Leonardi M, Lee H, van der Veen S, Maribo T, Cuenot M, Simon L, Paltamaa J, Maart S, Tucker C, Besstrashnova Y, Shosmin A, Cid D, Almborg AH, Anttila H, Yamada S, Frattura L, Zavaroni C, Zhuoying Q, Martinuzzi A, Martinuzzi M, Magnani FG, Snyman S, El Oumri AA, Sylvain N, Layton N, Sykes C, Saleeby PW, Winkler AS, de Camargo OK
SN Compr Clin Med - (-) 1-3 [2020-09-01; online 2020-09-01]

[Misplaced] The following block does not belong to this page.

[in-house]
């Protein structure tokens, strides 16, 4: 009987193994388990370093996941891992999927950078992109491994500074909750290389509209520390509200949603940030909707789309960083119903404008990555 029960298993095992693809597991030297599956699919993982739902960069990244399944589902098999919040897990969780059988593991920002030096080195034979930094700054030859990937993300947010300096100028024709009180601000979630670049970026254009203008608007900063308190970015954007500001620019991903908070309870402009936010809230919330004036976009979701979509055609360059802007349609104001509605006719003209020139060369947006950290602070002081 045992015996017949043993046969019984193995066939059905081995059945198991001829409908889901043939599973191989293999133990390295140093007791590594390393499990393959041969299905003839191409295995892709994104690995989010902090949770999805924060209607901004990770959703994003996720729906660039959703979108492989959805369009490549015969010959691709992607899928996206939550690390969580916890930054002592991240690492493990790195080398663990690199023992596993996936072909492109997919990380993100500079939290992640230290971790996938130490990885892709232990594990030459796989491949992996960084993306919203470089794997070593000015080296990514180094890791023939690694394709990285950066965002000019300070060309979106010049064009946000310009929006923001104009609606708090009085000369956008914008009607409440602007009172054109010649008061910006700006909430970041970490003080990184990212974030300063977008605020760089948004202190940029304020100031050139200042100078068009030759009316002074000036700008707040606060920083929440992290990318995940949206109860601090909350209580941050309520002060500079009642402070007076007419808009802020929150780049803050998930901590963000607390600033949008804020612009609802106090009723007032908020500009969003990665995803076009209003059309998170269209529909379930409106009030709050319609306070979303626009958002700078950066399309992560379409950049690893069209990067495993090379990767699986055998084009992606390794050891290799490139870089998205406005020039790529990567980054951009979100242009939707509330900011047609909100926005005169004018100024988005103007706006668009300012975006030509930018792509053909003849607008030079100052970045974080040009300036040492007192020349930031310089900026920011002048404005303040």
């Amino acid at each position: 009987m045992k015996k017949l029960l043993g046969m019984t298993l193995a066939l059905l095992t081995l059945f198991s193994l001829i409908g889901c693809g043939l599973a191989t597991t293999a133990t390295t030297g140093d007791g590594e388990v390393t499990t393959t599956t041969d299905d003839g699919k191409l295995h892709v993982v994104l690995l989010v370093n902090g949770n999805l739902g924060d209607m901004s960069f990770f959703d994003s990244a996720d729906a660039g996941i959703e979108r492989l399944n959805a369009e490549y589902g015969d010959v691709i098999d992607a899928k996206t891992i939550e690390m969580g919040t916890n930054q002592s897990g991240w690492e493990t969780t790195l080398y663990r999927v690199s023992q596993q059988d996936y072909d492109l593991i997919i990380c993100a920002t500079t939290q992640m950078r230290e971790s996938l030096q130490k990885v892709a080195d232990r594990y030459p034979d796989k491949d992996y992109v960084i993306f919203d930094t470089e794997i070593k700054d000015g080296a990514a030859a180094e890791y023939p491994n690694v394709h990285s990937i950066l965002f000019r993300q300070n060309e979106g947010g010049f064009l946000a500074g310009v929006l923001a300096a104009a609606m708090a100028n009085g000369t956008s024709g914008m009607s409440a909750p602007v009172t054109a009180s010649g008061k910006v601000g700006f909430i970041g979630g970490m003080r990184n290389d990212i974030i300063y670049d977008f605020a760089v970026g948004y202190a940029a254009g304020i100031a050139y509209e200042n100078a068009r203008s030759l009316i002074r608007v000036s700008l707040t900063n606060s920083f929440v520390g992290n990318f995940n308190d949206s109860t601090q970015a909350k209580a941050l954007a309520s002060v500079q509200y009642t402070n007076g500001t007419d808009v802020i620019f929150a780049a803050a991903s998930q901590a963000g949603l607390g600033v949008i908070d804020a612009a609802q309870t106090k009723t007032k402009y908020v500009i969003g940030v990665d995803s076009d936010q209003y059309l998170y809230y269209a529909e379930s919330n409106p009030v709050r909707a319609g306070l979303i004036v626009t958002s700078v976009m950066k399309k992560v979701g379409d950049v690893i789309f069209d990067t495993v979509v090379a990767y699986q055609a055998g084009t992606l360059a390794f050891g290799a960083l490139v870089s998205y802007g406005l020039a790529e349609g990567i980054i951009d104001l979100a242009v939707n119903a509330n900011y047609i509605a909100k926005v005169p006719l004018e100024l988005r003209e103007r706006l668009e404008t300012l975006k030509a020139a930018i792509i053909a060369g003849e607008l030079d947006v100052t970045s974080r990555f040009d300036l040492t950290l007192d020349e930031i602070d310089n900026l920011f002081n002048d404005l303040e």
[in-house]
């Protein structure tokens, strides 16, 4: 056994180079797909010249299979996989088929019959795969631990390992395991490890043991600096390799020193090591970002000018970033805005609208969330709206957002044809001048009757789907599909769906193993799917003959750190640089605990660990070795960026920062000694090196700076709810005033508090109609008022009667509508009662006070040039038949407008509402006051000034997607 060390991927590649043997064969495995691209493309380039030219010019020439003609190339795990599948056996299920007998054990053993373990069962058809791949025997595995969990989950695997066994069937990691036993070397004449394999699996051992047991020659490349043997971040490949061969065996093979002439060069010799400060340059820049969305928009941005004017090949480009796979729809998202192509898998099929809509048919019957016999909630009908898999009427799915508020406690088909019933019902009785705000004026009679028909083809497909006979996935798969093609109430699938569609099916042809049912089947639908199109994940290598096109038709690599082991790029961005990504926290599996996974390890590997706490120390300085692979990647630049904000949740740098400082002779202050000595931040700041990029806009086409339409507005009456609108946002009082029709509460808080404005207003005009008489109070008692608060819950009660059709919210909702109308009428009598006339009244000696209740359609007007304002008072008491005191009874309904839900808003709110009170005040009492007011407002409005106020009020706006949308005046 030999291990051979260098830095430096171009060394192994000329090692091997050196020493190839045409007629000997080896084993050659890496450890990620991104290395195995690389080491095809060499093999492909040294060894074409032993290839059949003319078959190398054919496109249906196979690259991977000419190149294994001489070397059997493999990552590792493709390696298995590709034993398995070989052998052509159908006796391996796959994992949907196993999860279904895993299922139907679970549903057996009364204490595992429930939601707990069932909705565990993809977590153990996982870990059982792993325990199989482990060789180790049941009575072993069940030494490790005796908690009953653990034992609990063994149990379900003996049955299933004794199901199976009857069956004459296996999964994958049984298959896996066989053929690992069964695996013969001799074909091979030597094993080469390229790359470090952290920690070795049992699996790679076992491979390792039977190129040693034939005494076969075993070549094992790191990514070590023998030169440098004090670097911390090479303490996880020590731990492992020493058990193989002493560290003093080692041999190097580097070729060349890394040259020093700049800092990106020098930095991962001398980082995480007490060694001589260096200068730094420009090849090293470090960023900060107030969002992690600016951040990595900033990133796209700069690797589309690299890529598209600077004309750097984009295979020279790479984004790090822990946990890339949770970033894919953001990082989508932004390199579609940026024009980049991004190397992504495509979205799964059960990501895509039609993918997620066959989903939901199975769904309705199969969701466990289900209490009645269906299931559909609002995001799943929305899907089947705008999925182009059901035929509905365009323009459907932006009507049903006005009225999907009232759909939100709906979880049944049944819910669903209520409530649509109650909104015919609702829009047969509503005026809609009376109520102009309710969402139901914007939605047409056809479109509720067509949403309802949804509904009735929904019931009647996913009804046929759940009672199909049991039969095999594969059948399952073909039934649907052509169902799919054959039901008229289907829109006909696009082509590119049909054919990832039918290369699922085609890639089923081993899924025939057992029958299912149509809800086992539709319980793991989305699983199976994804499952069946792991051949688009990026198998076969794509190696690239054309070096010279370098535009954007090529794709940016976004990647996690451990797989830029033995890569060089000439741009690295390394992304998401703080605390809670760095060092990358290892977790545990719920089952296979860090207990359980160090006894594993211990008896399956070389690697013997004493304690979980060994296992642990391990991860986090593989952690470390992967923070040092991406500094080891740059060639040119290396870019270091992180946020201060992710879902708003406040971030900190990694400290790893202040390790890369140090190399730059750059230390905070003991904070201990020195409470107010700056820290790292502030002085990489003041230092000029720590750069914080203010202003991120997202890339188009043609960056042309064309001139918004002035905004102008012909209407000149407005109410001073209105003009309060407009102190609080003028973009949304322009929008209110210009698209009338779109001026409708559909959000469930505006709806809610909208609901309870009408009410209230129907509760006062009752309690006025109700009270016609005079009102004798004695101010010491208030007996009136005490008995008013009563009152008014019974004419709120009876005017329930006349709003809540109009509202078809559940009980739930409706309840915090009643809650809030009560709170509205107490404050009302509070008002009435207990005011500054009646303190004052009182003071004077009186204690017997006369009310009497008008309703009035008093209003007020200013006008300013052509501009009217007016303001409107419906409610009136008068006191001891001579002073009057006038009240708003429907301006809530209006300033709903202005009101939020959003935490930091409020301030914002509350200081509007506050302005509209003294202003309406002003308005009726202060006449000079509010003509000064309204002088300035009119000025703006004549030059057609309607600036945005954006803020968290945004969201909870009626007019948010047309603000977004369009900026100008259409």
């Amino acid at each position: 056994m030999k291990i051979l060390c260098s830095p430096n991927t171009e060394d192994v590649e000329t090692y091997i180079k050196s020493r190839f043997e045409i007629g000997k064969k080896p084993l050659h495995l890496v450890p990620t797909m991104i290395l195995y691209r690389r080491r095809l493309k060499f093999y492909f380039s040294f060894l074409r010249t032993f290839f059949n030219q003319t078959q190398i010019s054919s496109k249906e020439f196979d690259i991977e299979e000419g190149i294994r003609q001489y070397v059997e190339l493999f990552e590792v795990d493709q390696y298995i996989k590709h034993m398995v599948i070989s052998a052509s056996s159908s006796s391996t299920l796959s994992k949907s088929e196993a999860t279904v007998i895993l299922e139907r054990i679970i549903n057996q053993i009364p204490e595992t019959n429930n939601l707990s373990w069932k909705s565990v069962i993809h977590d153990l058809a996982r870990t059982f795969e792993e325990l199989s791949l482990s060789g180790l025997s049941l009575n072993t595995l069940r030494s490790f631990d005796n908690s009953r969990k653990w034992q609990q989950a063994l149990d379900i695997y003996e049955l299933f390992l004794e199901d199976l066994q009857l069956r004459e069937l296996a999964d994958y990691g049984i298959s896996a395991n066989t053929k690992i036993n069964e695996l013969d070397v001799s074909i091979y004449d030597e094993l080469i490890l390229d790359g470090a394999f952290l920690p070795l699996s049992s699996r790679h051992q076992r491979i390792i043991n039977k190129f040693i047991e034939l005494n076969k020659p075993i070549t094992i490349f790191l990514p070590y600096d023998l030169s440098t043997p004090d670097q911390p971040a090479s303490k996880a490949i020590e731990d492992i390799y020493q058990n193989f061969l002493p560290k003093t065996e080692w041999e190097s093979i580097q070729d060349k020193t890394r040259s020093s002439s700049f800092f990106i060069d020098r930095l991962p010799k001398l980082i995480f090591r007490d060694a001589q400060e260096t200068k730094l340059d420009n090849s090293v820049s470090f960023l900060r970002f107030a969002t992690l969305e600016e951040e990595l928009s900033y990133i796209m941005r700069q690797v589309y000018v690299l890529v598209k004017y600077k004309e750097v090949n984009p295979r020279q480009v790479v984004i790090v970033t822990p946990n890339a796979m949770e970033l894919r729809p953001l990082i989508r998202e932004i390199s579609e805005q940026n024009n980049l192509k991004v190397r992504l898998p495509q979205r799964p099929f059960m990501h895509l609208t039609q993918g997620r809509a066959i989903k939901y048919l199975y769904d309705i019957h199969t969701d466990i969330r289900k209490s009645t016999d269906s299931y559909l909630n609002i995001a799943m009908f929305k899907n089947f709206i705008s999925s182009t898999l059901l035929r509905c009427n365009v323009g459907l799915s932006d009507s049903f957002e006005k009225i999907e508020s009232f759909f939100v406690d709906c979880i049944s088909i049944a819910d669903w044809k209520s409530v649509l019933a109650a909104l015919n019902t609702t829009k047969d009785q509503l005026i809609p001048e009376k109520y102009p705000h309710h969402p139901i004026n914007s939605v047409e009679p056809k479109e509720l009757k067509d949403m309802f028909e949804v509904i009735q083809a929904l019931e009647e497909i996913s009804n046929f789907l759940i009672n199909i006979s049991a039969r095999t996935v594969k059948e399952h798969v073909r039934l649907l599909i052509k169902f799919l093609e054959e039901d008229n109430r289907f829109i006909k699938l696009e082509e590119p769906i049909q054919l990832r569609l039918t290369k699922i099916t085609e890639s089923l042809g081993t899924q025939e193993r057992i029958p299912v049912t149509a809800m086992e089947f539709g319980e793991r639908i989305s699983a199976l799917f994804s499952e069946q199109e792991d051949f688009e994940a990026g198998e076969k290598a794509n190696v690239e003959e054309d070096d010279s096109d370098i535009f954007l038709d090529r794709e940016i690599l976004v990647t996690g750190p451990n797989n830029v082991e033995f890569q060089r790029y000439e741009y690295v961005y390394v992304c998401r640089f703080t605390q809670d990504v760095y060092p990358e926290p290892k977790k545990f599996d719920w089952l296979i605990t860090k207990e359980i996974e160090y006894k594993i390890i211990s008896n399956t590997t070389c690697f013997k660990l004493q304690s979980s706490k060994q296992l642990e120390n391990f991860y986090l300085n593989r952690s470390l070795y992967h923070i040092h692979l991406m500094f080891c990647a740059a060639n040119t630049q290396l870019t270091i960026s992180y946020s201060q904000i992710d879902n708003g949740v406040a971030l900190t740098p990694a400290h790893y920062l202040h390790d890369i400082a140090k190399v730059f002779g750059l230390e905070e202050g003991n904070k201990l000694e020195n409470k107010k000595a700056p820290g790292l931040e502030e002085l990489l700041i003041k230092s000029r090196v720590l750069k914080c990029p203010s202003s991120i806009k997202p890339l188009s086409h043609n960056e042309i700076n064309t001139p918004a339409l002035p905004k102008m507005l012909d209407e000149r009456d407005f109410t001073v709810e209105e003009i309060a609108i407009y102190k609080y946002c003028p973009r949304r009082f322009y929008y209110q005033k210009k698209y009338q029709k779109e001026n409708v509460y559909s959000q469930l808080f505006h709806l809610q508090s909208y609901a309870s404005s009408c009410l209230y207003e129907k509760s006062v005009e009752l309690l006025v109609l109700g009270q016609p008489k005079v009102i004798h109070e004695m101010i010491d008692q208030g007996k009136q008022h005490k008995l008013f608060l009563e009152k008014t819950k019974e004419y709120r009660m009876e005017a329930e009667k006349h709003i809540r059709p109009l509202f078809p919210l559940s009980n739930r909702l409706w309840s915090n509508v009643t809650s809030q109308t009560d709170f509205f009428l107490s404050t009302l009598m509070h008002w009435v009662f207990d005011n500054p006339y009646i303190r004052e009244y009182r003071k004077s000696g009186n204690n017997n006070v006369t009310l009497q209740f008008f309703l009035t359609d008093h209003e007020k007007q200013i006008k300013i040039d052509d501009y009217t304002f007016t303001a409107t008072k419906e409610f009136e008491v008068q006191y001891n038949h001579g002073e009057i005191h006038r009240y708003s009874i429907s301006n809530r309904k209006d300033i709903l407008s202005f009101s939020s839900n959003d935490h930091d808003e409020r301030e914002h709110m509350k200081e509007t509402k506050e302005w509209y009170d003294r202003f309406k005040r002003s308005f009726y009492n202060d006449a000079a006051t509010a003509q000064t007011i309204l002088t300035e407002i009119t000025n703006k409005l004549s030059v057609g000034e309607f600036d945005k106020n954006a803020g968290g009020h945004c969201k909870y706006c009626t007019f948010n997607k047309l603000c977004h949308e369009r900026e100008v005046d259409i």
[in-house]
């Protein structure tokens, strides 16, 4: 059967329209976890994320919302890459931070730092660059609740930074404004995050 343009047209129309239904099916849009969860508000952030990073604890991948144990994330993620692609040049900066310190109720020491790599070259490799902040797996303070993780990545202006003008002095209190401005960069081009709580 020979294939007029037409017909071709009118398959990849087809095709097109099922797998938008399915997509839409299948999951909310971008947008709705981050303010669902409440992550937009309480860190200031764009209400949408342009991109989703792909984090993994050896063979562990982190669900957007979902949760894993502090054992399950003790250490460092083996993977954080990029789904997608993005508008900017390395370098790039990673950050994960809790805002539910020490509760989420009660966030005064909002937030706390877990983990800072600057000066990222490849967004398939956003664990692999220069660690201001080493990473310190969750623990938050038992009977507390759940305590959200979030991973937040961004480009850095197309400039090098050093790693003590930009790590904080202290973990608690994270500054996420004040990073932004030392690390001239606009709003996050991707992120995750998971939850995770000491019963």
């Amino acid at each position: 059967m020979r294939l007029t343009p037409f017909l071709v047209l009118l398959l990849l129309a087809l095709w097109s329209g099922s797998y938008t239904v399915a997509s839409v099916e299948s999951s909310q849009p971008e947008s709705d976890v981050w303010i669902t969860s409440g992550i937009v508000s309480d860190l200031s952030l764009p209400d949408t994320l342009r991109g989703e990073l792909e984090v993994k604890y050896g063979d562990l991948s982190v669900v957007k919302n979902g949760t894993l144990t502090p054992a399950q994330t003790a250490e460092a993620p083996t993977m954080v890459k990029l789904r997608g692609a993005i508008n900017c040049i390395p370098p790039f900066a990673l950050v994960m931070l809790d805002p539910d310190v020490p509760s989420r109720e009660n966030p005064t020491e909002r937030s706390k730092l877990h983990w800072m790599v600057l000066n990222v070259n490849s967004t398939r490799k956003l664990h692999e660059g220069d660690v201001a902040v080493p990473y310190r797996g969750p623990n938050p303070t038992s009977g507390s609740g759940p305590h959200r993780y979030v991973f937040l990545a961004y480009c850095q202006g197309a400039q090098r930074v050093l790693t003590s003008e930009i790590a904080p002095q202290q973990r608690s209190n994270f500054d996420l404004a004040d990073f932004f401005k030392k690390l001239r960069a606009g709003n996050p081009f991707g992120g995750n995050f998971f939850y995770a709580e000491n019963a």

The COVID-19 pandemic provides the opportunity to re-think health policies and health systems approaches by the adoption of a biopsychosocial perspective, thus acting on environmental factors so as to increase facilitators and diminish barriers. Specifically, vulnerable people should not face discrimination because of their vulnerability in the allocation of care or life-sustaining treatments. Adoption of biopsychosocial model helps to identify key elements where to act to diminish effects of the pandemics. The pandemic showed us that barriers in health care organization affect mostly those that are vulnerable and can suffer discrimination not because of severity of diseases but just because of their vulnerability, be this age or disability and this can be avoided by biopsychosocial planning in health and social policies. It is possible to avoid the banality of evil, intended as lack of thinking on what we do when we do, by using the emergence of the emergency of COVID-19 as a Trojan horse to achieve some of the sustainable development goals such as universal health coverage and equity in access, thus acting on environmental factors is the key for global health improvement.